November 11, 2012

Rakitin, Brian
[PSYC W1610] Statistics for Behavioral Scientists

Please keep in mind that this review is more than 5 years old.

Brain Rakitin is obviously a smart guy to have gotten where he is right now, but in no way can he be associated "passable" or even "competent" as a teacher. He may be very familiar with the material he's teaching, but he has no clue how to convey information. He tends to explain simple, straightforward concepts in the most convoluted way possible, making the material seem difficult at first, but anyone who has taken any sort of stats would know that this class only covers the easy basics. He is also unnecessarily mean as a person, doesn't allow absences, food or lateness in his class, and talks to us as if we were totally incompetent as people to learn the greatness that he is teaching.

This class is tolerable because the material is easy, I've gone to class three times and regretted all of them. He has a weird way of making the exams excruciatingly long; very little people were able to finish the midterm, and there were a lot of short answer questions without proper instructions, so people tended to write everything they knew and he would claim that those weren't the things he was looking for.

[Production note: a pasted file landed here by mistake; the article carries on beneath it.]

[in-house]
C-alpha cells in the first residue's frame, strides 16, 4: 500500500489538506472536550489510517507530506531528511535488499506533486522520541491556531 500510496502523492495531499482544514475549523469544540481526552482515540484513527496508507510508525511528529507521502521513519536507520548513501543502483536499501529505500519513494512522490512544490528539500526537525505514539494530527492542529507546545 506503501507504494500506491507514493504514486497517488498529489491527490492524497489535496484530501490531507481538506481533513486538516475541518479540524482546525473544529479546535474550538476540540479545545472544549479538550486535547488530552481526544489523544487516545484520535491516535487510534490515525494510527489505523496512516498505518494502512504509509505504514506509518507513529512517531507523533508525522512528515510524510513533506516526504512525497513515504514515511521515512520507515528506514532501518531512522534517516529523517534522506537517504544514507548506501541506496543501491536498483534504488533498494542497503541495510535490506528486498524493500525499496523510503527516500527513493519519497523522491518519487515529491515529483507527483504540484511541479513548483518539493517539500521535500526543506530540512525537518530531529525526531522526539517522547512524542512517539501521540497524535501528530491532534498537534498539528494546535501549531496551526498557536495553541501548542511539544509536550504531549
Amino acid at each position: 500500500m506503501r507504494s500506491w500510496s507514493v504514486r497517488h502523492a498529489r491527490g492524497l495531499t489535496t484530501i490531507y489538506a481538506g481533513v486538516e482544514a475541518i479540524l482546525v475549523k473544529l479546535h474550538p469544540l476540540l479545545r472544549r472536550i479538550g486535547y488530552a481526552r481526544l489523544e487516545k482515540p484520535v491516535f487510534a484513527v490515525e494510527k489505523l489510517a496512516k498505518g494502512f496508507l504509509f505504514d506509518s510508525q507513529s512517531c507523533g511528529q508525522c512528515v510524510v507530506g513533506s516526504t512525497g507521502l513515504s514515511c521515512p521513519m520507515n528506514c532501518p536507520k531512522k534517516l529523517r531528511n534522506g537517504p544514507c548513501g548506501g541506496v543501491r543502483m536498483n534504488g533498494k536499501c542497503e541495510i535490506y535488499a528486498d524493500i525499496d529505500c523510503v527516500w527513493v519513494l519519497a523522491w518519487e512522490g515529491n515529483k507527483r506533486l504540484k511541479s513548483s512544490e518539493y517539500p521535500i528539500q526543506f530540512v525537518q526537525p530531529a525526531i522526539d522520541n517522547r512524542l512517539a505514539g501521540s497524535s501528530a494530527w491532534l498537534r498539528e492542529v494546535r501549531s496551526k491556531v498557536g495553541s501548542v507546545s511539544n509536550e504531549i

I am a junior in neuroscience and premed, and from all the professors I've had at Columbia, I tend to think Brain Rakitin definitely brings down our quality of education. Don't get me wrong, I got an A, but taking this class put a damper on my semester, and I was taking orgo and neurobio at the same time. I urge you not to take this class, take an easier and better stats class for your psych/neuro requirement, just so you won't have to feel having wasted two hours of your life every time you walk out of class.

Workload:

Weekly problem sets - easy, but a lot of writing and not a lot of math.
1 midterm - no idea who wrote it, whomever did it obviously did not know there was a time limit on the midterm
1 final - passable